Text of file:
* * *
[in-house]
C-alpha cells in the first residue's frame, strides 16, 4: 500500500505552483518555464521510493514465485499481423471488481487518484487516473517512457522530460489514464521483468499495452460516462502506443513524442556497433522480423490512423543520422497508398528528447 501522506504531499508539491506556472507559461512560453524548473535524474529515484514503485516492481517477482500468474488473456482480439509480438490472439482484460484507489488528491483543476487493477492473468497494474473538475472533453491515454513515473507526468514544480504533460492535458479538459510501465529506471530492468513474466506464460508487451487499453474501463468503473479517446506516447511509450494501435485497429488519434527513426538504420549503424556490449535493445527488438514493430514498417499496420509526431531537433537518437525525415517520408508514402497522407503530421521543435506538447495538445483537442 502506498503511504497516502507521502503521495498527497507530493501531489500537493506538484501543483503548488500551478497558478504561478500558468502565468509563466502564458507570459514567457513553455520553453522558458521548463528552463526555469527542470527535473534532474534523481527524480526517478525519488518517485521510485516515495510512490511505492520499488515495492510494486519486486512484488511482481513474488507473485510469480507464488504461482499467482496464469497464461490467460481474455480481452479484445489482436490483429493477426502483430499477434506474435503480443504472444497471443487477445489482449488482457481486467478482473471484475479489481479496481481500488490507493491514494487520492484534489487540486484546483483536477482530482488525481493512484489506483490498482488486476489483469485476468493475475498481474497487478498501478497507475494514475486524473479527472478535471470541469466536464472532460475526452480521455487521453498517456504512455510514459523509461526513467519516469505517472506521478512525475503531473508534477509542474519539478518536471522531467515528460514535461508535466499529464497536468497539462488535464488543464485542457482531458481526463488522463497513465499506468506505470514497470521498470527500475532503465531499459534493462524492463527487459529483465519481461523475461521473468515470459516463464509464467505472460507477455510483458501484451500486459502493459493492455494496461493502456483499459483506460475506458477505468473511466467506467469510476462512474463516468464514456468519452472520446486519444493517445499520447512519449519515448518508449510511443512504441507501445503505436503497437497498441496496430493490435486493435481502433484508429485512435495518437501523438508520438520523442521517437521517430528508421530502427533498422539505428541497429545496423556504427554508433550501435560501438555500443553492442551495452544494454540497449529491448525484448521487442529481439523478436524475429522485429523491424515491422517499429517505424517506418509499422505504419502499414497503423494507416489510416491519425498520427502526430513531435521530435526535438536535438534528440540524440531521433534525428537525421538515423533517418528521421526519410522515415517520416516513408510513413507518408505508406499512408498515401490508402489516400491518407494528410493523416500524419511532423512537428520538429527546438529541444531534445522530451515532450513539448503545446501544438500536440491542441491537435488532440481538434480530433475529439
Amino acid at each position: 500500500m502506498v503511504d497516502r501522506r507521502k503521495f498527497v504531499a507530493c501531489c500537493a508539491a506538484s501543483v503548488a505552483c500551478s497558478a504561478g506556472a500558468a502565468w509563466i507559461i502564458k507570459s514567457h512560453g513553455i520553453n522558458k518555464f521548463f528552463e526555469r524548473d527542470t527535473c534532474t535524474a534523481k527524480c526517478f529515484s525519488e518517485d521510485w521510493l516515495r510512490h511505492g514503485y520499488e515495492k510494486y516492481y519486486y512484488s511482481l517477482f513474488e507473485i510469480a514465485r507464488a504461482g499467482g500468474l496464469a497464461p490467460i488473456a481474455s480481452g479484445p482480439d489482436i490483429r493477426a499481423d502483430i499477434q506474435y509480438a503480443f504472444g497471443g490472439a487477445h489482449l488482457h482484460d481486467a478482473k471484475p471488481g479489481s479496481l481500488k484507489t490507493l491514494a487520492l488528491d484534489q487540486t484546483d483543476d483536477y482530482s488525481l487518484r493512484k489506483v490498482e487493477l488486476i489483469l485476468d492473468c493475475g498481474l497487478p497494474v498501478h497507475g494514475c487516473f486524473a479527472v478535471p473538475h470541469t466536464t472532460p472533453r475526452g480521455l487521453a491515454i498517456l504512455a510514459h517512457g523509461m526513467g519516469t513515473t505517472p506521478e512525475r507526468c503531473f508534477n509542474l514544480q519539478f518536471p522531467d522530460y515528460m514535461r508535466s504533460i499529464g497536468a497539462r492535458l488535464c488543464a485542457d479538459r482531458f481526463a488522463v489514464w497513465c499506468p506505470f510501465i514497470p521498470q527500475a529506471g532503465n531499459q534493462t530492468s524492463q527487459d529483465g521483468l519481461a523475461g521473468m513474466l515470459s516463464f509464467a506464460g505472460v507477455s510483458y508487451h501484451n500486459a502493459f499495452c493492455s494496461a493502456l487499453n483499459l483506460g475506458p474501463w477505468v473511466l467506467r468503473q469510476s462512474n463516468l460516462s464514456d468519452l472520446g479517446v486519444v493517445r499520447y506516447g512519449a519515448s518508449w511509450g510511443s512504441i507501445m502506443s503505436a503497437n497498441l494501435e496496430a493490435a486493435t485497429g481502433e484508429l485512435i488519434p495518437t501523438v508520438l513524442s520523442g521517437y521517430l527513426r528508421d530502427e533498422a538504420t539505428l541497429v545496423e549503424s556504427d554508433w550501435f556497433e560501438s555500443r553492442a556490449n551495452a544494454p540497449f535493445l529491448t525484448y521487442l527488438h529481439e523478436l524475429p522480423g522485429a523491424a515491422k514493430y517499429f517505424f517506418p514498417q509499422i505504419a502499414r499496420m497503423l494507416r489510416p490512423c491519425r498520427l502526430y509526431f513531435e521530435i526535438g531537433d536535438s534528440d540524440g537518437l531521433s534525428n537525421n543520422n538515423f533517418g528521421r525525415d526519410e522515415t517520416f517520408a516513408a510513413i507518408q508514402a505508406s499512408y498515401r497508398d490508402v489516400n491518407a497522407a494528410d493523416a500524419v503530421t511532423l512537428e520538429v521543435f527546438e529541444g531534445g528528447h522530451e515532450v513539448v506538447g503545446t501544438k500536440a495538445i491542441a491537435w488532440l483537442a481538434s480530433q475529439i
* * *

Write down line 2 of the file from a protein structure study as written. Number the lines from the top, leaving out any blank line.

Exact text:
C-alpha cells in the first residue's frame, strides 16, 4: 500500500505552483518555464521510493514465485499481423471488481487518484487516473517512457522530460489514464521483468499495452460516462502506443513524442556497433522480423490512423543520422497508398528528447 501522506504531499508539491506556472507559461512560453524548473535524474529515484514503485516492481517477482500468474488473456482480439509480438490472439482484460484507489488528491483543476487493477492473468497494474473538475472533453491515454513515473507526468514544480504533460492535458479538459510501465529506471530492468513474466506464460508487451487499453474501463468503473479517446506516447511509450494501435485497429488519434527513426538504420549503424556490449535493445527488438514493430514498417499496420509526431531537433537518437525525415517520408508514402497522407503530421521543435506538447495538445483537442 502506498503511504497516502507521502503521495498527497507530493501531489500537493506538484501543483503548488500551478497558478504561478500558468502565468509563466502564458507570459514567457513553455520553453522558458521548463528552463526555469527542470527535473534532474534523481527524480526517478525519488518517485521510485516515495510512490511505492520499488515495492510494486519486486512484488511482481513474488507473485510469480507464488504461482499467482496464469497464461490467460481474455480481452479484445489482436490483429493477426502483430499477434506474435503480443504472444497471443487477445489482449488482457481486467478482473471484475479489481479496481481500488490507493491514494487520492484534489487540486484546483483536477482530482488525481493512484489506483490498482488486476489483469485476468493475475498481474497487478498501478497507475494514475486524473479527472478535471470541469466536464472532460475526452480521455487521453498517456504512455510514459523509461526513467519516469505517472506521478512525475503531473508534477509542474519539478518536471522531467515528460514535461508535466499529464497536468497539462488535464488543464485542457482531458481526463488522463497513465499506468506505470514497470521498470527500475532503465531499459534493462524492463527487459529483465519481461523475461521473468515470459516463464509464467505472460507477455510483458501484451500486459502493459493492455494496461493502456483499459483506460475506458477505468473511466467506467469510476462512474463516468464514456468519452472520446486519444493517445499520447512519449519515448518508449510511443512504441507501445503505436503497437497498441496496430493490435486493435481502433484508429485512435495518437501523438508520438520523442521517437521517430528508421530502427533498422539505428541497429545496423556504427554508433550501435560501438555500443553492442551495452544494454540497449529491448525484448521487442529481439523478436524475429522485429523491424515491422517499429517505424517506418509499422505504419502499414497503423494507416489510416491519425498520427502526430513531435521530435526535438536535438534528440540524440531521433534525428537525421538515423533517418528521421526519410522515415517520416516513408510513413507518408505508406499512408498515401490508402489516400491518407494528410493523416500524419511532423512537428520538429527546438529541444531534445522530451515532450513539448503545446501544438500536440491542441491537435488532440481538434480530433475529439